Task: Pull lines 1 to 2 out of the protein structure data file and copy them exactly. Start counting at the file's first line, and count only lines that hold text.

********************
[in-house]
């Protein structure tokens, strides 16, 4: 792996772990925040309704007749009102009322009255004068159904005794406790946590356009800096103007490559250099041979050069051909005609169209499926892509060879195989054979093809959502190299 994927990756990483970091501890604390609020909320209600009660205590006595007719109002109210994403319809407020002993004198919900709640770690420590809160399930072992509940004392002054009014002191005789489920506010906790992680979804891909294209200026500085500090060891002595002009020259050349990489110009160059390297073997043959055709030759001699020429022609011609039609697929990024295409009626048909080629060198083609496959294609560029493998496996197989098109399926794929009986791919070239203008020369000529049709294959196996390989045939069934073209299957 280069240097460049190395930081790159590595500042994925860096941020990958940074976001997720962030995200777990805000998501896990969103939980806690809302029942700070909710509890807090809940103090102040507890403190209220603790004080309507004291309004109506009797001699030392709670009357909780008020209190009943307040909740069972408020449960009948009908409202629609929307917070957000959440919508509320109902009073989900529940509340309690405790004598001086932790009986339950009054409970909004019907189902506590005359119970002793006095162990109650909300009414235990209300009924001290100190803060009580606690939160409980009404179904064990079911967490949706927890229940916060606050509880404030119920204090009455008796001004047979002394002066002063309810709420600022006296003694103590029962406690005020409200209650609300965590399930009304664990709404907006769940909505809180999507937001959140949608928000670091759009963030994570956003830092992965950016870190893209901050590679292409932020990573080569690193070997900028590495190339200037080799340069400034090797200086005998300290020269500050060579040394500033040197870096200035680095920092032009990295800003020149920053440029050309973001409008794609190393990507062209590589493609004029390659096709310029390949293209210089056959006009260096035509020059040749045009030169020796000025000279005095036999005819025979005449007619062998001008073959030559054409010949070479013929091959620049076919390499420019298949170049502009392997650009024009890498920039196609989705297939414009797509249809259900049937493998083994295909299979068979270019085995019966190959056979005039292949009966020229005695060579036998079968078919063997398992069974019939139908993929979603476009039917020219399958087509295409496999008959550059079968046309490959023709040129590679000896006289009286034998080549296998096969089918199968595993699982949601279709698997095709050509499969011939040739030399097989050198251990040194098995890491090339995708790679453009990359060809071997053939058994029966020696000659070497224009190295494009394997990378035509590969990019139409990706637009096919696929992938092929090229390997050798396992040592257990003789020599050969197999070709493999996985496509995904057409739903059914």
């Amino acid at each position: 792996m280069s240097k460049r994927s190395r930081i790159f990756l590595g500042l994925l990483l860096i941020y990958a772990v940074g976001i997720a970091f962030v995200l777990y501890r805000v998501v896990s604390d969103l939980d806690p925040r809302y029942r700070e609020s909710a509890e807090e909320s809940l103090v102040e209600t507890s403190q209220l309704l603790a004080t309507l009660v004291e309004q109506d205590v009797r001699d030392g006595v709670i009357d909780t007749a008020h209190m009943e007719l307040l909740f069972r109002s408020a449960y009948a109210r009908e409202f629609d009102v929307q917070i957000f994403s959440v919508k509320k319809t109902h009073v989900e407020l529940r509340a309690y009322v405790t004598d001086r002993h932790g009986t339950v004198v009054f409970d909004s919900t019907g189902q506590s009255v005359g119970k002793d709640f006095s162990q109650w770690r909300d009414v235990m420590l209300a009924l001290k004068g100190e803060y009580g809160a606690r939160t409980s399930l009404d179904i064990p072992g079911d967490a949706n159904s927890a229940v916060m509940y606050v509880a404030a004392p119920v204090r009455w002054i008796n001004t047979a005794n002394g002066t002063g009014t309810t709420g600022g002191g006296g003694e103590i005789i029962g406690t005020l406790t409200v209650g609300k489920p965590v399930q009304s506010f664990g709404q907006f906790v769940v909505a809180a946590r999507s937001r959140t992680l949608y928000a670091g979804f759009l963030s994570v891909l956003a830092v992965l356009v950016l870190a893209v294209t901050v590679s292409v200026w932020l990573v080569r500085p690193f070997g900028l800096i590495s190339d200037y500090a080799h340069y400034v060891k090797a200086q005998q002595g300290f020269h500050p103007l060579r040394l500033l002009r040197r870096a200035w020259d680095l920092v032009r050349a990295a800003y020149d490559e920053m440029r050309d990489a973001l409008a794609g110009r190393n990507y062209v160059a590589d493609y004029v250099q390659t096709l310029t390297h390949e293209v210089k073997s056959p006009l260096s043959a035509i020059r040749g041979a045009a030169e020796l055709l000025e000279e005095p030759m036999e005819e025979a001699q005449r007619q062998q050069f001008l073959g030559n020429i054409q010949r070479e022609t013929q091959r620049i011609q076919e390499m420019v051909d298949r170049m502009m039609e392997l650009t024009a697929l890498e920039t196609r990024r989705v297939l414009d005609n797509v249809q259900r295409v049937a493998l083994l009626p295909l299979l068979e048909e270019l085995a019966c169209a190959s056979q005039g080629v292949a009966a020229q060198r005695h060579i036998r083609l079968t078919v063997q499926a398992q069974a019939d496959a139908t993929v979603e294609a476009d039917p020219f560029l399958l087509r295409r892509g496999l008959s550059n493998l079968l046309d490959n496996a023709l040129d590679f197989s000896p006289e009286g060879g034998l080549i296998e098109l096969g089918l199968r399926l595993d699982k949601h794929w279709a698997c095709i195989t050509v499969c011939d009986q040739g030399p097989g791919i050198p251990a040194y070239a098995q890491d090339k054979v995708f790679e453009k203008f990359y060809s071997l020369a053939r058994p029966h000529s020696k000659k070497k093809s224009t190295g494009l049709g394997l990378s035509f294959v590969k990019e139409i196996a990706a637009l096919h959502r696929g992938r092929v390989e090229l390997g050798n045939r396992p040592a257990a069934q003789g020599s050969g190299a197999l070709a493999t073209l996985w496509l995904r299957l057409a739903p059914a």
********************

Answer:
[in-house]
């Protein structure tokens, strides 16, 4: 792996772990925040309704007749009102009322009255004068159904005794406790946590356009800096103007490559250099041979050069051909005609169209499926892509060879195989054979093809959502190299 994927990756990483970091501890604390609020909320209600009660205590006595007719109002109210994403319809407020002993004198919900709640770690420590809160399930072992509940004392002054009014002191005789489920506010906790992680979804891909294209200026500085500090060891002595002009020259050349990489110009160059390297073997043959055709030759001699020429022609011609039609697929990024295409009626048909080629060198083609496959294609560029493998496996197989098109399926794929009986791919070239203008020369000529049709294959196996390989045939069934073209299957 280069240097460049190395930081790159590595500042994925860096941020990958940074976001997720962030995200777990805000998501896990969103939980806690809302029942700070909710509890807090809940103090102040507890403190209220603790004080309507004291309004109506009797001699030392709670009357909780008020209190009943307040909740069972408020449960009948009908409202629609929307917070957000959440919508509320109902009073989900529940509340309690405790004598001086932790009986339950009054409970909004019907189902506590005359119970002793006095162990109650909300009414235990209300009924001290100190803060009580606690939160409980009404179904064990079911967490949706927890229940916060606050509880404030119920204090009455008796001004047979002394002066002063309810709420600022006296003694103590029962406690005020409200209650609300965590399930009304664990709404907006769940909505809180999507937001959140949608928000670091759009963030994570956003830092992965950016870190893209901050590679292409932020990573080569690193070997900028590495190339200037080799340069400034090797200086005998300290020269500050060579040394500033040197870096200035680095920092032009990295800003020149920053440029050309973001409008794609190393990507062209590589493609004029390659096709310029390949293209210089056959006009260096035509020059040749045009030169020796000025000279005095036999005819025979005449007619062998001008073959030559054409010949070479013929091959620049076919390499420019298949170049502009392997650009024009890498920039196609989705297939414009797509249809259900049937493998083994295909299979068979270019085995019966190959056979005039292949009966020229005695060579036998079968078919063997398992069974019939139908993929979603476009039917020219399958087509295409496999008959550059079968046309490959023709040129590679000896006289009286034998080549296998096969089918199968595993699982949601279709698997095709050509499969011939040739030399097989050198251990040194098995890491090339995708790679453009990359060809071997053939058994029966020696000659070497224009190295494009394997990378035509590969990019139409990706637009096919696929992938092929090229390997050798396992040592257990003789020599050969197999070709493999996985496509995904057409739903059914």